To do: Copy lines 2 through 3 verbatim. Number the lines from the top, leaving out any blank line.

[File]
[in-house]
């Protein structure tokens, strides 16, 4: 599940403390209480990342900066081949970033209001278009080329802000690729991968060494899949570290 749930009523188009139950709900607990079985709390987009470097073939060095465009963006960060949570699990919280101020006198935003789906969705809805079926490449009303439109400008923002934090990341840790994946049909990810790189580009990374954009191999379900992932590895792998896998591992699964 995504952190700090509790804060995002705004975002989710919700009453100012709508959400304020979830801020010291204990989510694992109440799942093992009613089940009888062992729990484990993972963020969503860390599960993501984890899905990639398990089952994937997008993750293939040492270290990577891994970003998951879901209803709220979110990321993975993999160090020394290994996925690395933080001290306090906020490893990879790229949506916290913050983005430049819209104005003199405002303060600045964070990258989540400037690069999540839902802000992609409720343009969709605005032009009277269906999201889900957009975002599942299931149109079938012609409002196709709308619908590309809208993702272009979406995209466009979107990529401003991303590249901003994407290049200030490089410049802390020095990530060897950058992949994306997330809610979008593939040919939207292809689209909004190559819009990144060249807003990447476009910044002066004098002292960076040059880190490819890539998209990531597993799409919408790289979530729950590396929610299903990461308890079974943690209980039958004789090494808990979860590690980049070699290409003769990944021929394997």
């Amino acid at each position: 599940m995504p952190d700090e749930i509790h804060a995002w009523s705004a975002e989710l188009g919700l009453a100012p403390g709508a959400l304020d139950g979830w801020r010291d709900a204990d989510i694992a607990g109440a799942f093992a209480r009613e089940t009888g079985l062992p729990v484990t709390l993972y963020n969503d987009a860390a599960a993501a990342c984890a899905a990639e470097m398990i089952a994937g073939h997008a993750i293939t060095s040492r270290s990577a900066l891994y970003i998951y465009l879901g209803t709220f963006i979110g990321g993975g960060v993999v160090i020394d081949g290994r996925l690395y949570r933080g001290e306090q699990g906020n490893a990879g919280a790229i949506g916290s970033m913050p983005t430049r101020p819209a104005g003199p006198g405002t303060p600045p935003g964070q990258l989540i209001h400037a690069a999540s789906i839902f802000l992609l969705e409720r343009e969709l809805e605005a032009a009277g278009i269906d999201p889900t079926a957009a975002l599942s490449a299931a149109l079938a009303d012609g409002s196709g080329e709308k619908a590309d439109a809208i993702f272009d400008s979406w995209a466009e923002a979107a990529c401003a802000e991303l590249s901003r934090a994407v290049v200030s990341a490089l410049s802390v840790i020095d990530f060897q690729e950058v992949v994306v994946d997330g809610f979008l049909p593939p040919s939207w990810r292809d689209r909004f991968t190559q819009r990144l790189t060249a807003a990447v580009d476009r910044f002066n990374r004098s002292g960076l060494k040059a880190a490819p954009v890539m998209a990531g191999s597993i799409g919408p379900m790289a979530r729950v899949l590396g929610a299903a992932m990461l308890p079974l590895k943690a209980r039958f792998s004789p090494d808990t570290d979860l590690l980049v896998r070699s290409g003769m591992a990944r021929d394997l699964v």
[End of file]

């Protein structure tokens, strides 16, 4: 599940403390209480990342900066081949970033209001278009080329802000690729991968060494899949570290 749930009523188009139950709900607990079985709390987009470097073939060095465009963006960060949570699990919280101020006198935003789906969705809805079926490449009303439109400008923002934090990341840790994946049909990810790189580009990374954009191999379900992932590895792998896998591992699964 995504952190700090509790804060995002705004975002989710919700009453100012709508959400304020979830801020010291204990989510694992109440799942093992009613089940009888062992729990484990993972963020969503860390599960993501984890899905990639398990089952994937997008993750293939040492270290990577891994970003998951879901209803709220979110990321993975993999160090020394290994996925690395933080001290306090906020490893990879790229949506916290913050983005430049819209104005003199405002303060600045964070990258989540400037690069999540839902802000992609409720343009969709605005032009009277269906999201889900957009975002599942299931149109079938012609409002196709709308619908590309809208993702272009979406995209466009979107990529401003991303590249901003994407290049200030490089410049802390020095990530060897950058992949994306997330809610979008593939040919939207292809689209909004190559819009990144060249807003990447476009910044002066004098002292960076040059880190490819890539998209990531597993799409919408790289979530729950590396929610299903990461308890079974943690209980039958004789090494808990979860590690980049070699290409003769990944021929394997």
């Amino acid at each position: 599940m995504p952190d700090e749930i509790h804060a995002w009523s705004a975002e989710l188009g919700l009453a100012p403390g709508a959400l304020d139950g979830w801020r010291d709900a204990d989510i694992a607990g109440a799942f093992a209480r009613e089940t009888g079985l062992p729990v484990t709390l993972y963020n969503d987009a860390a599960a993501a990342c984890a899905a990639e470097m398990i089952a994937g073939h997008a993750i293939t060095s040492r270290s990577a900066l891994y970003i998951y465009l879901g209803t709220f963006i979110g990321g993975g960060v993999v160090i020394d081949g290994r996925l690395y949570r933080g001290e306090q699990g906020n490893a990879g919280a790229i949506g916290s970033m913050p983005t430049r101020p819209a104005g003199p006198g405002t303060p600045p935003g964070q990258l989540i209001h400037a690069a999540s789906i839902f802000l992609l969705e409720r343009e969709l809805e605005a032009a009277g278009i269906d999201p889900t079926a957009a975002l599942s490449a299931a149109l079938a009303d012609g409002s196709g080329e709308k619908a590309d439109a809208i993702f272009d400008s979406w995209a466009e923002a979107a990529c401003a802000e991303l590249s901003r934090a994407v290049v200030s990341a490089l410049s802390v840790i020095d990530f060897q690729e950058v992949v994306v994946d997330g809610f979008l049909p593939p040919s939207w990810r292809d689209r909004f991968t190559q819009r990144l790189t060249a807003a990447v580009d476009r910044f002066n990374r004098s002292g960076l060494k040059a880190a490819p954009v890539m998209a990531g191999s597993i799409g919408p379900m790289a979530r729950v899949l590396g929610a299903a992932m990461l308890p079974l590895k943690a209980r039958f792998s004789p090494d808990t570290d979860l590690l980049v896998r070699s290409g003769m591992a990944r021929d394997l699964v």